For breakfast, I dined on scrambled eggs, toast, and grilled tomato and mushroom. This morning there were also entrée choices on the menu so I partook in some honeydew, cantaloupe, and currants mixed with a light lime vinaigrette. I also enjoyed coffee, apple juice, and water. This morning I realized how little Australians drink [non-alcoholic beverages]. I would typically have an endless amount of water, but they instead serve a platter with about a measuring cup of water in a glass. I felt strange having water, apple juice, and coffee, but what can I say? I’m a thirsty person and I needed it.

Around 10AM or so, we pulled into Cook, Australia. Situated about 2500km from Sydney and about 1500km from Perth, Cook has a population of four- a married couple, their daughter, and one grandparent. The purpose of this town is to provide fuel and water to trains passing through… at one point it had a few families. At that time, there was a school, a hospital, and a swimming pool. Today the pool has evaporated and been replaced with dirt and a few trees, the school has deteriorated, the hospital is no longer functional, and the majority of the houses are abandoned. The little girl attends school over the internet. The family in Cook receives goods and supplies from the Indian Pacific Train as it passes by each week. A memorial in the middle of the “town” talks about an effort to plant trees at the station a few years back. Almost all of the trees died. The five or so remaining provide very little shade to this desert town. The last bit of knowledge to know about Cook is that the closest highway is about 100km away and the local doctor is now 12 hours away.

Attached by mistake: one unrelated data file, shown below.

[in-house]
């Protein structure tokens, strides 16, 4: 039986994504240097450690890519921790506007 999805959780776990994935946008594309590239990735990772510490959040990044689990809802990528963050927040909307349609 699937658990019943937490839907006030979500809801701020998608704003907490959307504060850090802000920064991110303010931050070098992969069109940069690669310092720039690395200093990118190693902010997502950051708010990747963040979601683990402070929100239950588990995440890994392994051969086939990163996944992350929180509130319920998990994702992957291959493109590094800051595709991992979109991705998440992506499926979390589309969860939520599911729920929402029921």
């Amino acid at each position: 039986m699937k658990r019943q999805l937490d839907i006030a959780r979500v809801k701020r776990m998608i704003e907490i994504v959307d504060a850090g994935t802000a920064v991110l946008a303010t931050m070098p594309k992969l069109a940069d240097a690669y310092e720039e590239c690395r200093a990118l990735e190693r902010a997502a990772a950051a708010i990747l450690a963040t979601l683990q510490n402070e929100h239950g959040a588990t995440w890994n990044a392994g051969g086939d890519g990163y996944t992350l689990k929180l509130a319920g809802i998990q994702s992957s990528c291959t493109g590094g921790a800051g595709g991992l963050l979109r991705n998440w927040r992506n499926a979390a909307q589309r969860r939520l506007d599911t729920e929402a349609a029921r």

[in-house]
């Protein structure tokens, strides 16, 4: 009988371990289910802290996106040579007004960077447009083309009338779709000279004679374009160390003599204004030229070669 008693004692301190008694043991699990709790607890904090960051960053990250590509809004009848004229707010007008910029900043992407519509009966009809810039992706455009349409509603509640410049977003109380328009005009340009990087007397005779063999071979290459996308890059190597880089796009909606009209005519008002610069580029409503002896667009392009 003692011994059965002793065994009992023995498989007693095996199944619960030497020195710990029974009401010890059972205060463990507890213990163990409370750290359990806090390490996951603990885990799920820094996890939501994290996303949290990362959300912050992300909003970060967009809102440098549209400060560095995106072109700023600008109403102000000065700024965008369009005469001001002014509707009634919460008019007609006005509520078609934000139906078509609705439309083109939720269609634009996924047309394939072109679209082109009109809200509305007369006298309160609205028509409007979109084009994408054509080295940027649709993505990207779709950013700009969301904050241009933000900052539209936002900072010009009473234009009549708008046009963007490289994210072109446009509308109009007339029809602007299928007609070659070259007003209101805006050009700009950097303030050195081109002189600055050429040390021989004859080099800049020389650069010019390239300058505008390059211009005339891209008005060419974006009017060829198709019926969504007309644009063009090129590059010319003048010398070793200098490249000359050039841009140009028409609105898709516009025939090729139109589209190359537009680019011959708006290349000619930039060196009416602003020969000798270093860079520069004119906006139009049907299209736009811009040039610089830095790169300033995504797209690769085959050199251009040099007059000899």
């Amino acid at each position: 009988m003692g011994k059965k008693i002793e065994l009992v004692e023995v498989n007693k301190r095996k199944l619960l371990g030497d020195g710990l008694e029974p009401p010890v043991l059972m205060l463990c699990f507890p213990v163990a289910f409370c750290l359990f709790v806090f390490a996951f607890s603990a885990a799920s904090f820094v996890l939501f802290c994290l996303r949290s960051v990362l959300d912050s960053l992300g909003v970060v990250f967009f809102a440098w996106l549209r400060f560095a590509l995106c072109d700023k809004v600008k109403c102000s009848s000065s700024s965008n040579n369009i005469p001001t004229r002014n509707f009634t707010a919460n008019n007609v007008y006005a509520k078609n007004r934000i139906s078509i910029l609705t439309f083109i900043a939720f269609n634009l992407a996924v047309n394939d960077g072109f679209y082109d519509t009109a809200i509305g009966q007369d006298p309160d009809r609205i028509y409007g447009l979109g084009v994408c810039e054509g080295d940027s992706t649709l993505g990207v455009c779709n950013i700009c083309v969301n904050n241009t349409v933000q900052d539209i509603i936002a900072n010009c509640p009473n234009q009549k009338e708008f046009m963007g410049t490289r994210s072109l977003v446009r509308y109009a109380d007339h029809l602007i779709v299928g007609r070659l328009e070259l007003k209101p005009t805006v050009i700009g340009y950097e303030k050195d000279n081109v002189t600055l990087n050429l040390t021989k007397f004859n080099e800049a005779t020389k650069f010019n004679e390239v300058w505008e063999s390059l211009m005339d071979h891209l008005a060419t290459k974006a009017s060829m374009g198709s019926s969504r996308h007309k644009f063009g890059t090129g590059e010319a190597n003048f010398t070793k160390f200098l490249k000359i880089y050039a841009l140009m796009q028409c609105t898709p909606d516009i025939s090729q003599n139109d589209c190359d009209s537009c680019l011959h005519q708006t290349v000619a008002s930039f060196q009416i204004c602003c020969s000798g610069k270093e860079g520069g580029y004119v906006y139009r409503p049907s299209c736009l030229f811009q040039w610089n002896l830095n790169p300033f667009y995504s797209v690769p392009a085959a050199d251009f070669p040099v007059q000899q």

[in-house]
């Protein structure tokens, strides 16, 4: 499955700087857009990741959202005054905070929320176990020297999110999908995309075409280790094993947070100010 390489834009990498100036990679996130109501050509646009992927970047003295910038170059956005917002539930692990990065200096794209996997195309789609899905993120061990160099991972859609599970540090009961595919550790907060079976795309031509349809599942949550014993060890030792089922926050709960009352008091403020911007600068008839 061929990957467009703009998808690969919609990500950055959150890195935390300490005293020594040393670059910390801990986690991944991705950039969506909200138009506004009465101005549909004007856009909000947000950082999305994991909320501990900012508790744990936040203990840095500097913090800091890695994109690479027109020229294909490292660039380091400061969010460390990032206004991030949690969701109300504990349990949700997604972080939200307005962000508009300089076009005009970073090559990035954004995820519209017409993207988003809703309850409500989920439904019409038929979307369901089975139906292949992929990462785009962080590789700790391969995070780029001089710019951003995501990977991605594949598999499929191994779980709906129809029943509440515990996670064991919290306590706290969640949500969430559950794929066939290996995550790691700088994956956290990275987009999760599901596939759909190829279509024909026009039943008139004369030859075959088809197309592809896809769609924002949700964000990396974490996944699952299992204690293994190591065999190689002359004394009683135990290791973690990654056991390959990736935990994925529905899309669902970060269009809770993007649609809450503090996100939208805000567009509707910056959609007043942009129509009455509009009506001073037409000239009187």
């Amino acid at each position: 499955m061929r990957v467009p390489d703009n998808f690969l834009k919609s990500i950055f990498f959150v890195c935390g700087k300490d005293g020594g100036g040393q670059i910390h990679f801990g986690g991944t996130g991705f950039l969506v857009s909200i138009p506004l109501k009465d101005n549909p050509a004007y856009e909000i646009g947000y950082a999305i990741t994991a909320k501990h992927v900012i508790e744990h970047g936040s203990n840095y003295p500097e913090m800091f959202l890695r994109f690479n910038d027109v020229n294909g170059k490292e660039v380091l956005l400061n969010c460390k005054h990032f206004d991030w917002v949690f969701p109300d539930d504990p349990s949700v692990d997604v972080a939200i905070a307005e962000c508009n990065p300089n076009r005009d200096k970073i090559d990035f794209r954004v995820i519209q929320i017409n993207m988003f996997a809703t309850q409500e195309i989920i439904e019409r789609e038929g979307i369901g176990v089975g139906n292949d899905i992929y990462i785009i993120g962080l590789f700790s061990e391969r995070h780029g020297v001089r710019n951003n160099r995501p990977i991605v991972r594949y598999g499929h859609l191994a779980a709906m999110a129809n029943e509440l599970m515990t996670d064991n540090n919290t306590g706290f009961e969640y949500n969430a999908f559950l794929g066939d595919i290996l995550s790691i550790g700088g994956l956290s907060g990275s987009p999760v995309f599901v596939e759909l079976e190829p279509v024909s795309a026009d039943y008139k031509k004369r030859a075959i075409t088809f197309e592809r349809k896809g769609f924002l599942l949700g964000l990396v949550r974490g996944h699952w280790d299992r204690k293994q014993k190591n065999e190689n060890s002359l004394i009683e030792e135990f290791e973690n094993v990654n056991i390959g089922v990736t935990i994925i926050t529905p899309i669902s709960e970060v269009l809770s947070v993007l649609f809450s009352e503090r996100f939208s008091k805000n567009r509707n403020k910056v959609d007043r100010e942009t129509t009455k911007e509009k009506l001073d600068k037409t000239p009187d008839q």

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Adelaide

The trip to Adelaide was nothing short of amazing. The landscape morphed and shifted from the stereotypical red dirt and scrubby shrubbery to Plane and Paper trees to fields of green covered in yellow flowers making the landscape appear lime green. What’s more, on top of the beautiful landscape, I saw kangaroos and emus!!!! Oh it was so awesome. It was hard to get pictures of, but so incredibly cool to see both animals in the wild. I imagine I felt how people do when they visit the east coast of the U.S. and discover deer running wild… maybe. Personally, I think Roos and Emus are WAY cooler.

After a few hours of staring in shock and awe, it was time for lunch. I headed back to the lounge car and was pulled along with another couple that I hadn’t seen before. Turns out that this couple was from Adelaide and had been visiting Broken Hill. The man used to be in the business of buying and racing racecars. He and his wife have traveled all over the world, including quite a bit in the U.S., so we chatted easily over lunch. He mentioned his love for Alaska and I mentioned my love of Australia. We then both mentioned our mutual love for Africa. They have been a few times and I begged them to tell me stories of everywhere they went and what they saw and did. It was a great lunch. I again chose the vegetarian route; I dined on a Mediterranean Vegetable Polenta Ragu. It had eggplant, squash, tomato, and pepper served over polenta with a nice tomato salsa. I passed on the appetizers [oysters], but did take part in dessert [a chocolate and mint tart served with fresh cream]. I also dined on Hahn Super Dry; a beer from Sydney. My lunch partners dined on chorizo over mashed potatoes and a bottle of Adelaide Cab Sav.